When it comes to calculating profit margins in manufacturing sales, sales teams can only project a limited amount, especially with the time they are provided to create a quote. Yet, quoting has to be quick and accurate. This leads to a conundrum that can plague many manufacturers: how can you price your products or manufacturing services and take into consideration all the different factors, requirements, and profit margins that the business needs, while being fast and accurate?
Within the framework of manufacturing sales is a wide variety of sales processes, needs, and challenges. A contract manufacturer will have unique requirements when trying to close a sale that would differ greatly from a precision engineering company. Sales cycles can be long and drawn-out, or they can be a straightforward upsell opportunity which requires significantly less resources to craft.
There are many benefits to having multiple sites and sales regions: for enterprise manufacturing businesses, local sales offices and production sites make for lower costs and quicker time-to-quote.
However, the process of setting up sales offices and production sites in different countries and regions tends to create silo-ed factories and offices: most of them don’t find a need to be connected to other sites on a day to day basis, so they aren’t. Even when sites are in the same region, they may not be aware of each site’s activities, from productivity levels to sales activities.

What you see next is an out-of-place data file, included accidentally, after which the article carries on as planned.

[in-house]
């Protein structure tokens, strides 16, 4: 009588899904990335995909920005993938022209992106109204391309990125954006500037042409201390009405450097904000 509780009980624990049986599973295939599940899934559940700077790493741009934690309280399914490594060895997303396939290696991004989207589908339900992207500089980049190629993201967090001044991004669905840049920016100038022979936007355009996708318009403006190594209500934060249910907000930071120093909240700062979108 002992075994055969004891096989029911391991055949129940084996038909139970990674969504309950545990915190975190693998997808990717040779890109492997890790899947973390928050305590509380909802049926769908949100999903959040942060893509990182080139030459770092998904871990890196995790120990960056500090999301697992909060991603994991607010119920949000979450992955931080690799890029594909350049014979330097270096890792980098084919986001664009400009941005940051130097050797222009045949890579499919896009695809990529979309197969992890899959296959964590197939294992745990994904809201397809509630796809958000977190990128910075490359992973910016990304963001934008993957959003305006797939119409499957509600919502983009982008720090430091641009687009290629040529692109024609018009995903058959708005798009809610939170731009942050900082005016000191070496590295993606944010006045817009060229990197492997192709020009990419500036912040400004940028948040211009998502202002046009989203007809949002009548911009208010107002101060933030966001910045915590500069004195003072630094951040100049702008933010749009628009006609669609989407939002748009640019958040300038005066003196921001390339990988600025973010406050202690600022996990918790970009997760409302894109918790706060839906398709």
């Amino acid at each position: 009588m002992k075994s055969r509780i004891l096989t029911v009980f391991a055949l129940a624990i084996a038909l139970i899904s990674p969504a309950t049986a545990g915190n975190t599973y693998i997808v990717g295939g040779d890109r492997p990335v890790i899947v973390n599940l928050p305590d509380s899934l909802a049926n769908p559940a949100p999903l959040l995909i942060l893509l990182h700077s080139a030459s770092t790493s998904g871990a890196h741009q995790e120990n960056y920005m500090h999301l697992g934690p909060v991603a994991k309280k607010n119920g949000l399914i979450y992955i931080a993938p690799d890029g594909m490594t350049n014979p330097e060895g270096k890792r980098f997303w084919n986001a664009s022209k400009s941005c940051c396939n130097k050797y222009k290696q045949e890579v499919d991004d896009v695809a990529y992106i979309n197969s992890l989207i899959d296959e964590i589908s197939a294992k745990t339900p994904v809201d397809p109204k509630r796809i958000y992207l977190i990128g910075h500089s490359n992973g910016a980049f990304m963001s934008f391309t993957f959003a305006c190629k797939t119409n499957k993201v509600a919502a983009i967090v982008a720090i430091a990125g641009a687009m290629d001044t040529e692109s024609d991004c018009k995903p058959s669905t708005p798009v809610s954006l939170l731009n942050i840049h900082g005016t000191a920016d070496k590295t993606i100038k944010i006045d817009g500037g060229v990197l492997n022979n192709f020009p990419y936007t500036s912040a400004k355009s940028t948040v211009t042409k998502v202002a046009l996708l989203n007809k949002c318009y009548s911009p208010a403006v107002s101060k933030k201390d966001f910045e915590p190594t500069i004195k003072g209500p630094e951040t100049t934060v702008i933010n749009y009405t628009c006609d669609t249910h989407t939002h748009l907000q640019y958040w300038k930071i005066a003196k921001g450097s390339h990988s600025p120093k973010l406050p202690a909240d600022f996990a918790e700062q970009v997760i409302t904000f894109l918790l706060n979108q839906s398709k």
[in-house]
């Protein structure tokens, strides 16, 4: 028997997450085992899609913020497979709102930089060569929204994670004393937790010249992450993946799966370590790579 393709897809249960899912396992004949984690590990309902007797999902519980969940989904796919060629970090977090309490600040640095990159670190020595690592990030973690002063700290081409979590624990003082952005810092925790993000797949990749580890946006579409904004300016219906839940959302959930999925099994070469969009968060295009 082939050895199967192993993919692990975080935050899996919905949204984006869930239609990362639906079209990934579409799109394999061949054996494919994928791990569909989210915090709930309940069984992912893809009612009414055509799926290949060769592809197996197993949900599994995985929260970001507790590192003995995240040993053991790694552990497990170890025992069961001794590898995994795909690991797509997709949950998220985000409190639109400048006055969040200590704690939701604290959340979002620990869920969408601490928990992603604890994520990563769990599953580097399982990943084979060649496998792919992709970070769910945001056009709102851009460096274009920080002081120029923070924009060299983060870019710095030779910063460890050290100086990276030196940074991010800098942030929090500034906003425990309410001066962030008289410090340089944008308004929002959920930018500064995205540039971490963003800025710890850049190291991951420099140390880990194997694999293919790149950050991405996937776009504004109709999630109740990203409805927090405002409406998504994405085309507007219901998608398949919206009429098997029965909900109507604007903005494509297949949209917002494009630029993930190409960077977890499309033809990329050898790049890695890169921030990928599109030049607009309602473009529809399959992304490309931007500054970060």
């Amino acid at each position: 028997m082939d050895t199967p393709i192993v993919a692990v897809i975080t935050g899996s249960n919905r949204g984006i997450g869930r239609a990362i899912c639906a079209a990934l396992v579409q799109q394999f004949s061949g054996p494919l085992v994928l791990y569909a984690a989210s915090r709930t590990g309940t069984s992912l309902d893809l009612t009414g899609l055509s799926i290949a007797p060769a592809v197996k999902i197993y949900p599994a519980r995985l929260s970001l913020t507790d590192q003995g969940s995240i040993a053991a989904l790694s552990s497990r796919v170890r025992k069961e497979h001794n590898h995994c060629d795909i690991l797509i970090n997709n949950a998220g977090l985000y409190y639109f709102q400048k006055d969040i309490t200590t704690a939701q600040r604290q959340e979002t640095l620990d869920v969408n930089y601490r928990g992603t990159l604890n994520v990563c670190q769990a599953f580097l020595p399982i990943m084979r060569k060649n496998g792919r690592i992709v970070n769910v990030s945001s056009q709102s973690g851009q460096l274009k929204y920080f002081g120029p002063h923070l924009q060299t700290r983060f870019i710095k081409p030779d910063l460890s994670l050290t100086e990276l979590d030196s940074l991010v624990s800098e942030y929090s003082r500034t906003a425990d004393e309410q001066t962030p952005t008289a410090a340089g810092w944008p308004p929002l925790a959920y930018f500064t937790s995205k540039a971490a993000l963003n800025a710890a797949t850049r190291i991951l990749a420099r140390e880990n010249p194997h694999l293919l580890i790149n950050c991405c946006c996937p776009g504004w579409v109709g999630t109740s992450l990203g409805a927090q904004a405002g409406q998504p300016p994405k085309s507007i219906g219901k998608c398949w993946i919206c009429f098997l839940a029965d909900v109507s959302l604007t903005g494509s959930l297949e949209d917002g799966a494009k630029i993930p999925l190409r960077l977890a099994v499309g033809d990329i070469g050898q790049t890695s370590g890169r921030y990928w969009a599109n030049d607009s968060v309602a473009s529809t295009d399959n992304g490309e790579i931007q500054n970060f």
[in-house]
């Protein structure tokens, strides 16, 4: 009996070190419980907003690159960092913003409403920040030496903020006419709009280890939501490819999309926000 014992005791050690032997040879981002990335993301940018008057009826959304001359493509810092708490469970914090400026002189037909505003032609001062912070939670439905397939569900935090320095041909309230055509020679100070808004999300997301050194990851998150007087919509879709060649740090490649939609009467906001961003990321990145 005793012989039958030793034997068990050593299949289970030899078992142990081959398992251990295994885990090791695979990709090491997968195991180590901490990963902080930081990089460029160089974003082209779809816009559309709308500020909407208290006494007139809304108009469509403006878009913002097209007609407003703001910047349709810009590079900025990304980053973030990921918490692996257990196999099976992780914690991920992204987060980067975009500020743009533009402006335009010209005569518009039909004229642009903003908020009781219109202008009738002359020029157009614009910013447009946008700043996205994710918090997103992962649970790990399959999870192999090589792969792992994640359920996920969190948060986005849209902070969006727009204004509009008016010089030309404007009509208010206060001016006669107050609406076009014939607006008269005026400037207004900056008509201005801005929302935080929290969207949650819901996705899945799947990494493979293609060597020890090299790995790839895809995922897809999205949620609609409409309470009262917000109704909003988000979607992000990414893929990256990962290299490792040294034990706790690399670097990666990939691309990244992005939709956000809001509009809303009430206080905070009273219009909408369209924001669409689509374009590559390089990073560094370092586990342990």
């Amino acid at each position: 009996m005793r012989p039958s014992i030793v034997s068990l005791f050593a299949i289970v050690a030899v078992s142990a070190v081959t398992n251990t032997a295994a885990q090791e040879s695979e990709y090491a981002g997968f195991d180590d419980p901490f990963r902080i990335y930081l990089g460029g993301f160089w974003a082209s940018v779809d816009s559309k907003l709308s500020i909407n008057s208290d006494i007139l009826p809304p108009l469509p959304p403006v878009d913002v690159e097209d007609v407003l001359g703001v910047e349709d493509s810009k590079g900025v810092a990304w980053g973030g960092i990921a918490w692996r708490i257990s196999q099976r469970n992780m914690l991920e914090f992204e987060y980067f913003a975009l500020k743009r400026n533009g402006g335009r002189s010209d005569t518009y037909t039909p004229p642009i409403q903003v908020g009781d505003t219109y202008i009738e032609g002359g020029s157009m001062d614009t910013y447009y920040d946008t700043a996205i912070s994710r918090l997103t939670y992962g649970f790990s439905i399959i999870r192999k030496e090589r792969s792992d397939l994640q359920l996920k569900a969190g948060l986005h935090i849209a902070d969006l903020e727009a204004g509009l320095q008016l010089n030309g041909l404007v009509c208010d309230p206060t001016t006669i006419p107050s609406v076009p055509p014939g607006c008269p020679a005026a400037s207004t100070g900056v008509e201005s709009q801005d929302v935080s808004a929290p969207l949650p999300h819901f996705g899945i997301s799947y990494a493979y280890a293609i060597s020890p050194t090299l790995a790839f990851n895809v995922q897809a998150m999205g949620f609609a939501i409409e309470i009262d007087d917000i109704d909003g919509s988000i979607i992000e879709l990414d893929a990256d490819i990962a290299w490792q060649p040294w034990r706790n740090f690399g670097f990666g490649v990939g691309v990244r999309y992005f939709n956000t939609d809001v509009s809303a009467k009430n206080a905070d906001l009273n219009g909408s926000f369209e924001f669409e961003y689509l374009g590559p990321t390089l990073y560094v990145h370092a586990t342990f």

Life-Cycle Cost Analysis (LCCA), or Life-Cycle Costing (LCC), is a common concept in the world of procurement and manufacturing: It refers to the need to analyse all ‘costs of production, installation, usage and disposal, aiming at the minimum of the total cost’, as per a 1998 research paper, ‘Product Life Cycle Costing Applied to Manufacturing Systems’.
Instead of focusing on the cheapest cost price, LCC looks at a material’s entire life cycle (hence the term), and the need to include installation, operational, maintenance, and end-of-life costs to the overall buying cost of a material.
First things first, we are big fans of the Novus CPQ Podcast. Frank Sohn, CEO of Novus CPQ established this format to bring valuable knowledge and industry insights about all things Configure-Price-Quote related to his audience.
As Industry 4.0 solutions have taken over the market, employees of manufacturing companies have started getting anxious about job security. The number of articles that proclaim ‘Robots/Automation will destroy our jobs!’, boosted by publishers such as The Guardian, BBC, and Wired, number in the millions (2 million results on Google and counting!).
While it is true that innovation will bring many changes to the work landscape and many roles will need to be up-skilled to stay relevant, it is also important to keep in mind that Industry 4.0 solutions will affect every role differently.
Engineer-to-order (ETO) businesses have a unique challenge in the manufacturing space: When your business model depends on mass customisation, sales is never routine. Each project requires precise complex calculations as well as engineering resources and input due to the singularity of the final product or project.
Contract Manufacturers are vital in the supply chain of manufacturing. While many in the manufacturing industry treat it as just an outsourcing entity, churning out goods for others, contract manufacturers have been busy adapting to the rapidly-changing landscape that Industry 4.0 has brought on.